It is this phenomenon that is responsible for the rise of popular history and popular science books. I am pretty sure that if I sat down for a coffee with any reasonably well-educated adult, I could explain the basic principles that underpin the field of quantum physics - the uncertainty principle, wave-particle duality and so on. However, this would not make my companion a quantum physicist.
I suspect there is a rough principle that the more widely shared an element is across domains, the more it tends to be a discrete statement or proposition that does not depend on others, the easier it is to grasp and the less value it possesses. Technical and obscure sets of highly interacting elements that fit closely to a small class of problems are transformational in solving those particular problems, but are more difficult to grasp.
There are exceptions. Reading and writing are intensely technical skills that underpin pretty much all academic domains. Mathematics also punches above its weight. However, it is hard to think of many other examples. Critically, in these cases, the identical elements shared across domains are transparent, well-defined and do not require something in addition to Thorndyke and Woodworth’s model.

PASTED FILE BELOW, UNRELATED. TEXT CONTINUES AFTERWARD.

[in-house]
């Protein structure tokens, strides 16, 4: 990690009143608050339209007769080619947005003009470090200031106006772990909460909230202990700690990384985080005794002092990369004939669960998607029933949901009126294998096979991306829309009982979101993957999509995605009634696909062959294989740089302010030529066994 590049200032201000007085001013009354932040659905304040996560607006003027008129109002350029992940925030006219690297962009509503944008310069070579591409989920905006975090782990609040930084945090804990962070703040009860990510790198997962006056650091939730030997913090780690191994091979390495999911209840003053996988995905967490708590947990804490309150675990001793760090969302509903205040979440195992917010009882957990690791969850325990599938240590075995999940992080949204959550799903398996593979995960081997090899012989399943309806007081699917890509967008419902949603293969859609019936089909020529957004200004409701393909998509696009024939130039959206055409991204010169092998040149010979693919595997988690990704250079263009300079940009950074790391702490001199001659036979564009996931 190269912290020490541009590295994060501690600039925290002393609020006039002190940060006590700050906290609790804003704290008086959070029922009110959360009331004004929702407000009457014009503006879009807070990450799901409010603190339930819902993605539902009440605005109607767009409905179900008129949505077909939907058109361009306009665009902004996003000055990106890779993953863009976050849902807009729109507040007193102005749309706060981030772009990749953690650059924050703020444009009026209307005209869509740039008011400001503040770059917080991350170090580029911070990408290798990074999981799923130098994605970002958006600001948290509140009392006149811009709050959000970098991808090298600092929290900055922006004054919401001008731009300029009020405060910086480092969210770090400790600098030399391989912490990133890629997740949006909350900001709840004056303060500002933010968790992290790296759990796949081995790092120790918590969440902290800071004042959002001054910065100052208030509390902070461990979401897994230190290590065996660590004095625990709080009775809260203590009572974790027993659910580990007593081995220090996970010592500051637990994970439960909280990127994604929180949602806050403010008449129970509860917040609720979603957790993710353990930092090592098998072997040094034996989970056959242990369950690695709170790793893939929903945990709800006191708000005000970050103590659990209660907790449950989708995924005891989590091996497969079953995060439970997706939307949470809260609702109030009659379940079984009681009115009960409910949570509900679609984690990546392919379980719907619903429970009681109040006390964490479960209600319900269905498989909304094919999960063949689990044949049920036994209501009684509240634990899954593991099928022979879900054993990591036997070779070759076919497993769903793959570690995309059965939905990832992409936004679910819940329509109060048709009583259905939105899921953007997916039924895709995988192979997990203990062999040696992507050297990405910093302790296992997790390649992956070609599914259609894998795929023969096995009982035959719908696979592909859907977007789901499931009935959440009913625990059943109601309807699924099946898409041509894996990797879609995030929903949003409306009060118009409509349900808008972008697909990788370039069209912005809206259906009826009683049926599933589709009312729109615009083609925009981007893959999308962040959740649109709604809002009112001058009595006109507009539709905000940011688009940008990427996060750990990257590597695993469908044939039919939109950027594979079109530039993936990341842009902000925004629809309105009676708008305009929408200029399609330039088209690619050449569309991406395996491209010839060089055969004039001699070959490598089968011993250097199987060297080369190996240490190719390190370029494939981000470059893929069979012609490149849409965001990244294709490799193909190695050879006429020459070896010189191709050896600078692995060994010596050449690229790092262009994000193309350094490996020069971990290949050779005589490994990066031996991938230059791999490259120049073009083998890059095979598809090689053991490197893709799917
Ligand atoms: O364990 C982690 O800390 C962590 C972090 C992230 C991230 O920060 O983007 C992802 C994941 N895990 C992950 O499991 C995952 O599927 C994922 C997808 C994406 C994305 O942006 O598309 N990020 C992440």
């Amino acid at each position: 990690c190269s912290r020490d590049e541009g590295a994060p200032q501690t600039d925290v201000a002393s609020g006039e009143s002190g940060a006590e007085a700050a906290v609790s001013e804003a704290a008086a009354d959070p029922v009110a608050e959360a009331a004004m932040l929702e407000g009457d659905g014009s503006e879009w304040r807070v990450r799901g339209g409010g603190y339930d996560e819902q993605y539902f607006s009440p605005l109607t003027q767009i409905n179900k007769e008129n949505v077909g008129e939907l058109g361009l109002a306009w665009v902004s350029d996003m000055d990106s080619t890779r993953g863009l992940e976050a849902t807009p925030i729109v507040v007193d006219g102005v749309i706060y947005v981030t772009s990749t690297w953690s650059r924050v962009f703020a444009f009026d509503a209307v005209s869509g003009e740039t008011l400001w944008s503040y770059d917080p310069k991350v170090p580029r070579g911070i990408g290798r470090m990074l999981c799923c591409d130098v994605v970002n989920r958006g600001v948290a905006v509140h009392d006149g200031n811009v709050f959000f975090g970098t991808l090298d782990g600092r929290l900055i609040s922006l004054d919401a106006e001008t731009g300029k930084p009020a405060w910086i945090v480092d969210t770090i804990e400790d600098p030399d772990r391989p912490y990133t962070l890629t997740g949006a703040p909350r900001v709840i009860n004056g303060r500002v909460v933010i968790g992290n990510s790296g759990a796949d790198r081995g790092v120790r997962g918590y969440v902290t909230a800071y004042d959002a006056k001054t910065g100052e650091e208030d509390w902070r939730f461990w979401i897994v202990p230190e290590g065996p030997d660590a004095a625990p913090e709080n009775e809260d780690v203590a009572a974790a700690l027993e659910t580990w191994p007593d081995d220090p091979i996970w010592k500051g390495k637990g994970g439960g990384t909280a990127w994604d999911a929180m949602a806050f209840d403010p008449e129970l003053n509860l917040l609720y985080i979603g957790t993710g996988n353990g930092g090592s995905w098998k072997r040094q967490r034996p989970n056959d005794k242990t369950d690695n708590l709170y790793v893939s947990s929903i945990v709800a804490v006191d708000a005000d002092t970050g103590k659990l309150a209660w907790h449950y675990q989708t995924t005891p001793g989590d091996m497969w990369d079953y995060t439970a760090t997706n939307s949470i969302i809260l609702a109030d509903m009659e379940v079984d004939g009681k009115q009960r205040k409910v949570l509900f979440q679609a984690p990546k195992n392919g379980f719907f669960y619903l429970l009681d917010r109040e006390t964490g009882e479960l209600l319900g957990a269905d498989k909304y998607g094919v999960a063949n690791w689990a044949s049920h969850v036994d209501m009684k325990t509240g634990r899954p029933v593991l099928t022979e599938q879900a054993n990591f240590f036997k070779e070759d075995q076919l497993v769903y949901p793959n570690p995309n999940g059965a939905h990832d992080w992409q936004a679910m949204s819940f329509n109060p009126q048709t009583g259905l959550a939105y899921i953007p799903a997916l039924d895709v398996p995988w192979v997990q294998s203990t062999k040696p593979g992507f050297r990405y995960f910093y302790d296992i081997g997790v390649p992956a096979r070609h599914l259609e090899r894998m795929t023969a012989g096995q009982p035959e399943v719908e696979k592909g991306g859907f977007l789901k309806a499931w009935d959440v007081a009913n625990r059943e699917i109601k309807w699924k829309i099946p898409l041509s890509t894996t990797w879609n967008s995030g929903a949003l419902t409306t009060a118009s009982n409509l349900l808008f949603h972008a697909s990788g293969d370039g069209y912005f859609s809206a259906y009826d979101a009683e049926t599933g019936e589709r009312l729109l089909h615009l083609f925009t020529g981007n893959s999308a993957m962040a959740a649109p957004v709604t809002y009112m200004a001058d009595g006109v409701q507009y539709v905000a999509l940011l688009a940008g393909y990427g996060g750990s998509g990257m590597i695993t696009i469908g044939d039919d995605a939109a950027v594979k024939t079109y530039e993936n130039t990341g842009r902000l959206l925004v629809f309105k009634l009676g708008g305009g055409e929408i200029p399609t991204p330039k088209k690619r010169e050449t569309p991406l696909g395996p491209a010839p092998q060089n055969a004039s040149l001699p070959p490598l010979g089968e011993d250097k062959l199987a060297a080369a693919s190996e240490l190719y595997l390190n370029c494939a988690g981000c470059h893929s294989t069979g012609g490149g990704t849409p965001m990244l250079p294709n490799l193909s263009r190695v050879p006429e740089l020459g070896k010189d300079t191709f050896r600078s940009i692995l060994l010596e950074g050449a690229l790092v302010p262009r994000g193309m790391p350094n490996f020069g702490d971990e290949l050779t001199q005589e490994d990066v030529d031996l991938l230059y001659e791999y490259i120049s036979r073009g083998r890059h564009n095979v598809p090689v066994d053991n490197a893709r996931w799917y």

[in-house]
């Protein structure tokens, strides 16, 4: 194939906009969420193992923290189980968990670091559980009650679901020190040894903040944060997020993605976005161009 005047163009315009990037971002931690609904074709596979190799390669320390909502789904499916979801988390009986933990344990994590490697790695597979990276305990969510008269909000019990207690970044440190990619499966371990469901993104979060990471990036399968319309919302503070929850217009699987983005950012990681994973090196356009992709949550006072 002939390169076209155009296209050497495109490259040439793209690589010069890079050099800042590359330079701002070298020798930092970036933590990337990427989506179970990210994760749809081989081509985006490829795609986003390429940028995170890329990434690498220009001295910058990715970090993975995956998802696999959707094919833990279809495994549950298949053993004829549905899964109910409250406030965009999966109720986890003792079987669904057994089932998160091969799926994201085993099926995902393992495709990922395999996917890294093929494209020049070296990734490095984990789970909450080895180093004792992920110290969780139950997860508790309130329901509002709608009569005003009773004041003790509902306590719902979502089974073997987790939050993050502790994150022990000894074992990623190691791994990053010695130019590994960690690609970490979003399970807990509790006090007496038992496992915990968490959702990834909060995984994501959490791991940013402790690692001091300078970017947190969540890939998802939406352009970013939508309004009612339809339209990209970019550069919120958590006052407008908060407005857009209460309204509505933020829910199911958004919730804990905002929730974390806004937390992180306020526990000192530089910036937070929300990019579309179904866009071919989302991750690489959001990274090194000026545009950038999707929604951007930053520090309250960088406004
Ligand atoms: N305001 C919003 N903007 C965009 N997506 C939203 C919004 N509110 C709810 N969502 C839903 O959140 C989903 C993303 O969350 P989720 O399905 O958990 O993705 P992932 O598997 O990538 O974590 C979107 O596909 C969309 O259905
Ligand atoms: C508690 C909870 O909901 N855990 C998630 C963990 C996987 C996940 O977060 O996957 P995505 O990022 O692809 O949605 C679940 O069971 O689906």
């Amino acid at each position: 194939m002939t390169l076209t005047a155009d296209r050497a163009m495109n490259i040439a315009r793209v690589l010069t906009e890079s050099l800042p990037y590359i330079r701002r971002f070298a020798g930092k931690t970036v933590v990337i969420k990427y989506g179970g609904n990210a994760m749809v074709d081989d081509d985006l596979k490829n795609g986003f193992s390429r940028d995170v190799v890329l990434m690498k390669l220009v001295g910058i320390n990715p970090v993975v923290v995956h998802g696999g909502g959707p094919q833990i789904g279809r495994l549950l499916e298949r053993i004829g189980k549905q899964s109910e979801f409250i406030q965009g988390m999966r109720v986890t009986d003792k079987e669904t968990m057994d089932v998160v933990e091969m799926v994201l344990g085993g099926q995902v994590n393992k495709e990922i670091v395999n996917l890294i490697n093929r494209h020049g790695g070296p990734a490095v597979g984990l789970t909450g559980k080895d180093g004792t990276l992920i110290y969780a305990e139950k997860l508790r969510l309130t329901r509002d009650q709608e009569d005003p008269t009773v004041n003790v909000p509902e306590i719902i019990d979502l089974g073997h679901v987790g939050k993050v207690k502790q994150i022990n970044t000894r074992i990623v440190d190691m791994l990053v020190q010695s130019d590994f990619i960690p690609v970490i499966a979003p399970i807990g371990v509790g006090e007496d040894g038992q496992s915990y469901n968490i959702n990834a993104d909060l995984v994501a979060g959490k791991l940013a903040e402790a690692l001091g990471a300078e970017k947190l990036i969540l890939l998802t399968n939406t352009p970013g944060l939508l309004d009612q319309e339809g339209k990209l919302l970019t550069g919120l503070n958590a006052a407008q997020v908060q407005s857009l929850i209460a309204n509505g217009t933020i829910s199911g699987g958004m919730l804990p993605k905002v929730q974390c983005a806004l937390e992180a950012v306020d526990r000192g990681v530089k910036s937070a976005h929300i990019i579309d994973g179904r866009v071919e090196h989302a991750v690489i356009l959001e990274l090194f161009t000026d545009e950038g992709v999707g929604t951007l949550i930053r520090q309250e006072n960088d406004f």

Of course, much of what I have written is mere speculation and Thorndike and Woodworth have had their critics over the years. To many, it is intuitive that there are general purpose thinking skills or that we can sharpen the mind in some general sense through cognitive work.
However, it is telling that in the 120 years since Thorndike and Woodworth’s paper, and with no lack of effort, we have yet to find, describe and demonstrate the effectiveness of training in general purpose cognitive skills.